Bryce Martin and his father were on a trip to London to see the Seattle Seahawks play the Oakland Raiders when they received a flattering surprise and confirmation that all their hard work was paying off. Talking innocently to their neighboring passengers, the two revealed what they did for a living.
Martin’s family has owned and operated Island Soul, the beloved Columbia City Caribbean restaurant, for more than 15 years. “Everyone around us was like, ‘What? Oh, wow, I love that place!’ They were from all over, too: Edmonds, Lynnwood. I never fathomed something like that would ever happen.”
The popular soul-food spot—which serves mouthwatering Calypso wings, impossibly delectable curry mussels, and gooey mac ’n’ cheese, among many other specialties—is truly a south-end destination eatery. But it’s also one of many destination eateries in Columbia City. In fact, the one-block strip from Edmunds to Ferdinand Streets is possibly the densest and most delicious cluster in the Emerald City.
La Medusa, the divine Italian place with homemade pasta, crisp blackened vegetables, and the best baked cheese money can buy, is a neighbor to Island Soul, along with the Columbia City Bakery, which provides baked goods to restaurants all over Seattle, and Bob’s Quality Meats, a boutique butcher with a long history in the south end.
On the other side of the street, there’s El Sombrero, a pitch-perfect family Mexican restaurant serving traditional platters like a trio of enchiladas and giant burritos, and Geraldine’s Counter, a sought-after, welcoming brunch spot offering chicken-fried steak, pot pies, and pancakes galore. These six businesses form a thriving group that attracts hungry mouths and lots of traffic in a neighborhood that’s seen dramatic changes over the past two decades.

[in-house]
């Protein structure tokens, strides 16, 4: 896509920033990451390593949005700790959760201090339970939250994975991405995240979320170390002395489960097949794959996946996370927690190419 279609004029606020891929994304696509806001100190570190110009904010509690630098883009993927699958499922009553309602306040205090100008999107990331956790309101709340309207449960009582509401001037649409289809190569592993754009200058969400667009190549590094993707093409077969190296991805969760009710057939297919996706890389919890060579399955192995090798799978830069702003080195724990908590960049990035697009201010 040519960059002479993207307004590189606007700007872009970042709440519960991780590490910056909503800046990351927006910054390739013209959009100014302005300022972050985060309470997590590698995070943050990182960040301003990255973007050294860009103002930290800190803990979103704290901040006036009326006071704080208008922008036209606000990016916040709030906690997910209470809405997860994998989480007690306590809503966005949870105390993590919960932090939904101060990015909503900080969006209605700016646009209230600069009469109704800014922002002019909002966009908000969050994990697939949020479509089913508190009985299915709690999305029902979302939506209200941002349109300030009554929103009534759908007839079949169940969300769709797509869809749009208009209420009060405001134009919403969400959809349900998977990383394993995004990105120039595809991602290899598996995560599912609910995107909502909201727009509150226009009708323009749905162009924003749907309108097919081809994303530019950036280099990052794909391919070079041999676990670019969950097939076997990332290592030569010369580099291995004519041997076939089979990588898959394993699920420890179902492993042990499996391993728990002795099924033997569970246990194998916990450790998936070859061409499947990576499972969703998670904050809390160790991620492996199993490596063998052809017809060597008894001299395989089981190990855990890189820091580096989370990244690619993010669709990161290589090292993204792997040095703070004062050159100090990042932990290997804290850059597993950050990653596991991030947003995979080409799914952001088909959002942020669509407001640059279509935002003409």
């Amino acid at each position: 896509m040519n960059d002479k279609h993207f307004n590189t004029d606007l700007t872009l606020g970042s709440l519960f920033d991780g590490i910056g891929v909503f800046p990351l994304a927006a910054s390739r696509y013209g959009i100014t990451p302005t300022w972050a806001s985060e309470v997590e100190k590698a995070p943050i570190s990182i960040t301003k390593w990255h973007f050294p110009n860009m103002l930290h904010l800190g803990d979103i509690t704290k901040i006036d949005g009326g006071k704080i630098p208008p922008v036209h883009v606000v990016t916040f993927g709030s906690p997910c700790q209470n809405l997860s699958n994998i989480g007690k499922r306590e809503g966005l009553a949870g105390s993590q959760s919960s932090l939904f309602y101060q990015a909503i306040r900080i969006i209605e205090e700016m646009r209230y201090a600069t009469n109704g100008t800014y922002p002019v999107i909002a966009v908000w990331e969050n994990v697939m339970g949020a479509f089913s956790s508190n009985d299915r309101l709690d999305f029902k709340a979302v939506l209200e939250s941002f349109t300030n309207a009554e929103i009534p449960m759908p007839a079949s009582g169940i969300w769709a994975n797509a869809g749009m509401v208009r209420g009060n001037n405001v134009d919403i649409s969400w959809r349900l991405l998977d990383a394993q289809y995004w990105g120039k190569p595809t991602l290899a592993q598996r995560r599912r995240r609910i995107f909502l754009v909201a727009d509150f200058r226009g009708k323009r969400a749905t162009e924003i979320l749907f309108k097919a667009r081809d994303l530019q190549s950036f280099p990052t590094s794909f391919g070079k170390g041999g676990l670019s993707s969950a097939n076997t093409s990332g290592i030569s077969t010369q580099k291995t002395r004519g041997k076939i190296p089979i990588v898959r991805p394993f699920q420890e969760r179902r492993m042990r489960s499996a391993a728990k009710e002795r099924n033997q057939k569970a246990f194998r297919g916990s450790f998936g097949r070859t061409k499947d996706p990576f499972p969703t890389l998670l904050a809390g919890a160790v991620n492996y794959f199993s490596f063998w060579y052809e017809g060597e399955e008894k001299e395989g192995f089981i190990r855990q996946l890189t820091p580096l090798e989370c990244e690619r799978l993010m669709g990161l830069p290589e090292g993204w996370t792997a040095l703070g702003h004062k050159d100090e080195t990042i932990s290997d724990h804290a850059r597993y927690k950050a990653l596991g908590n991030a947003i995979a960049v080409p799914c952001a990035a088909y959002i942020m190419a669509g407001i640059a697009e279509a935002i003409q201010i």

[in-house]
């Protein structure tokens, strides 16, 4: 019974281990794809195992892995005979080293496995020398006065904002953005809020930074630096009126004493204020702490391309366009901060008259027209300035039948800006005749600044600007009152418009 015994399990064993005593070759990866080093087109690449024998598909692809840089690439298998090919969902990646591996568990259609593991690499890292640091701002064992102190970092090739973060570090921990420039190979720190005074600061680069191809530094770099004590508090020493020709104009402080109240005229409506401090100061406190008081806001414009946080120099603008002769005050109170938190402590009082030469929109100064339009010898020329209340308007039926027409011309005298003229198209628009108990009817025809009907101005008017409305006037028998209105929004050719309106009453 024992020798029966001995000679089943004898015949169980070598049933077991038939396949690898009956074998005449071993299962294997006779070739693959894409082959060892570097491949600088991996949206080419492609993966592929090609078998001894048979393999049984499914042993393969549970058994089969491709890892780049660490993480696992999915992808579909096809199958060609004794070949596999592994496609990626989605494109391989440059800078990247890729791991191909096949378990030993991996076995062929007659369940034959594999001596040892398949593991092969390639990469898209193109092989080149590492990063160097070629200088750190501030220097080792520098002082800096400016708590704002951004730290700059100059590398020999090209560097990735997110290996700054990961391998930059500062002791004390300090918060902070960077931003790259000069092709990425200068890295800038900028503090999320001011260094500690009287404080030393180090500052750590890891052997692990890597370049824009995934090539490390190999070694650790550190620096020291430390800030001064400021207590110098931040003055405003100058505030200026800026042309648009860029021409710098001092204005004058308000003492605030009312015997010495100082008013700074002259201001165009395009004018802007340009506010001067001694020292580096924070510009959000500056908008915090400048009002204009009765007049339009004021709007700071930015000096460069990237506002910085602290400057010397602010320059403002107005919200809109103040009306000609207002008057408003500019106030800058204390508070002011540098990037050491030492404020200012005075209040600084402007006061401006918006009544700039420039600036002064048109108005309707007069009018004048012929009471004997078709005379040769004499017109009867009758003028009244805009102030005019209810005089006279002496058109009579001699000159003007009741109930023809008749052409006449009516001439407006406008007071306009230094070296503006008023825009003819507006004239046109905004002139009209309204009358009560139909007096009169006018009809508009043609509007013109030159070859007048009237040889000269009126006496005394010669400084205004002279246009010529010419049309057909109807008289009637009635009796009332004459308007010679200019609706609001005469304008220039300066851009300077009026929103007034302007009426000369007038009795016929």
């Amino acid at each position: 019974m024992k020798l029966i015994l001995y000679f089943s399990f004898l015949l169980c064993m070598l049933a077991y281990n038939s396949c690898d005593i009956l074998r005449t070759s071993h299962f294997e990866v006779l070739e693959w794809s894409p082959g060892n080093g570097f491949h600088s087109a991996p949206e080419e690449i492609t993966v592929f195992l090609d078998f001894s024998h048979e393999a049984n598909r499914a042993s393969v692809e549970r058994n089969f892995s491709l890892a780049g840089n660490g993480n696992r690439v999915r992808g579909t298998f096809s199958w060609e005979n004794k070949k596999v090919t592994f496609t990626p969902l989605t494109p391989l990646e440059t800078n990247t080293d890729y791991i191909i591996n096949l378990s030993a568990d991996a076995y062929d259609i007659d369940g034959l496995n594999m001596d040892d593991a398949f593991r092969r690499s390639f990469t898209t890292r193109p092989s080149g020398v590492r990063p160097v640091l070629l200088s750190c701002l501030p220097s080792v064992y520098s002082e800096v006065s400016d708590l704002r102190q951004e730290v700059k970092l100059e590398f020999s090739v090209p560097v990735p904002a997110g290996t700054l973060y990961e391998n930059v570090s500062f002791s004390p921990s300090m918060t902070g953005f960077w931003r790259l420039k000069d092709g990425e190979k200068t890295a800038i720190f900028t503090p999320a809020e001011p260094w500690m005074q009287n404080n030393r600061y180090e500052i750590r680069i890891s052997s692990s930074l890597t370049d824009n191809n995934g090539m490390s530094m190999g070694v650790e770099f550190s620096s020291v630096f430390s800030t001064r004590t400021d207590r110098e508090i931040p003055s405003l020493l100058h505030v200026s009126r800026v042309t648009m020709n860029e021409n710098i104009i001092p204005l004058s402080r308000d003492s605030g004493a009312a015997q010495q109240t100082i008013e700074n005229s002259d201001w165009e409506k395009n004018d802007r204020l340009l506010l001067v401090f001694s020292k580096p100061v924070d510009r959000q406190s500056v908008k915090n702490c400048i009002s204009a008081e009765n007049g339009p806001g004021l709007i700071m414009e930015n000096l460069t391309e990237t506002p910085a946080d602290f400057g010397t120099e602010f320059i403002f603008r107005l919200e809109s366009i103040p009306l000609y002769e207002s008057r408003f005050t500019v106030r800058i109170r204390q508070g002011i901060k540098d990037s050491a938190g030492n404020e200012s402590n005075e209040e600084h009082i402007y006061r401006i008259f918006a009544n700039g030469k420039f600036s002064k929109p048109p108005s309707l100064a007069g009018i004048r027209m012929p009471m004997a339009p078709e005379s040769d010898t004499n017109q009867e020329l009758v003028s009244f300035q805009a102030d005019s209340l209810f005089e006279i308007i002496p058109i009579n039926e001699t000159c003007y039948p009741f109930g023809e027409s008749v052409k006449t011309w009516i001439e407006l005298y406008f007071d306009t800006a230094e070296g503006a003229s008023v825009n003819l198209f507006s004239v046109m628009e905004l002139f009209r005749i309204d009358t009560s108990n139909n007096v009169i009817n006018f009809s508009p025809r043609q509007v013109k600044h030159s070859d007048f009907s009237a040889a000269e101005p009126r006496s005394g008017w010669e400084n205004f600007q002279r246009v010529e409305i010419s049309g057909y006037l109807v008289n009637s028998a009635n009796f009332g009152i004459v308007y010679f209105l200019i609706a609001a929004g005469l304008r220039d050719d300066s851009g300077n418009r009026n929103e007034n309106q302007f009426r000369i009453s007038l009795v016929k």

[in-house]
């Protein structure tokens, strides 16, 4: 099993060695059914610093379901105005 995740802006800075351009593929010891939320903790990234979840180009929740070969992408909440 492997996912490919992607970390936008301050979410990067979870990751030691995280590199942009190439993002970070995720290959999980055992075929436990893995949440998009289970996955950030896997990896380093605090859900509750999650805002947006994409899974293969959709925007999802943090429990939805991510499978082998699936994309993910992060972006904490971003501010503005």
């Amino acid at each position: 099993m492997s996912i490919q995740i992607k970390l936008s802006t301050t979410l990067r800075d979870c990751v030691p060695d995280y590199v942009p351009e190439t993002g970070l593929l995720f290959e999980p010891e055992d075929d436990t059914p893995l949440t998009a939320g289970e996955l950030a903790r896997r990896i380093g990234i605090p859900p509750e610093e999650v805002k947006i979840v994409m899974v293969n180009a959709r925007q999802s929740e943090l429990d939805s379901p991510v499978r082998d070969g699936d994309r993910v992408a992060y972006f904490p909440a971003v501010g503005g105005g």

“I actually like the density,” says Martin, who with his sister took over Island Soul from his parents in 2010. “As parking gets more difficult, people from the neighborhood are coming in a lot more, I’ve noticed.” His restaurant is regularly packed: “Everybody’s got lines out the door,” he says. “I don’t think anybody’s mad at it.”
One such proprietor, James Ackley, owner of Bob’s Quality Meats, comes from a family of Seattle-area butchers. In many ways, he’s seen all that the restaurant business and Columbia City has to offer. His grandfather was a butcher with shops in both Yakima and Pike Place Market. Ackley’s father, brothers, uncles, and cousins all worked in meat markets. And his adopted children also work for his shop, which his family bought in the 1970s after taking over for a friend and prior owner who had passed away. Before that they occupied a larger butchery in West Seattle, now defunct. Now his restaurant supplies meats for neighboring and downtown restaurants and individual home cooks.
Ackley, who is mostly retired now, personally took over Bob’s in the mid-1990s, buying the shop from his parents. Back then, the neighborhood was more unsavory, he says. Illegal activity happened out in the open and often—drugs, prostitution, even the occasional drive-by, he says, though some of the local sex workers were his customers. They’d come in and buy meat to feed their family after working, he says.
But, as the years went on, more outside money flooded Columbia City, and many of the locals were forced to move out—a cycle that is perpetuated today. Nevertheless, the area’s charm subsists. Much of that charm can be found in the tantalizing, flavor-bursting block of eateries in the neighborhood’s heart.
“It’s always been a diverse area,” reminds Ackley. “It’s been a great neighborhood for a long time and it still is a great neighborhood. It’s kind of like its own small little town within a big metropolitan city.”
As things in Columbia City continue to change, one thing should remain certain: With a plethora of options—homemade spaghetti and meatballs at La Medusa; jerk chicken from Island Soul; housemade smoked sausage from Bob’s; a chicken burrito from El Sombrero; a fresh baguette from Columbia City Bakery; hash browns and an egg sandwich from Geraldine’s—no one should want for fine cuisine. And no one, we should hope, will ever go hungry.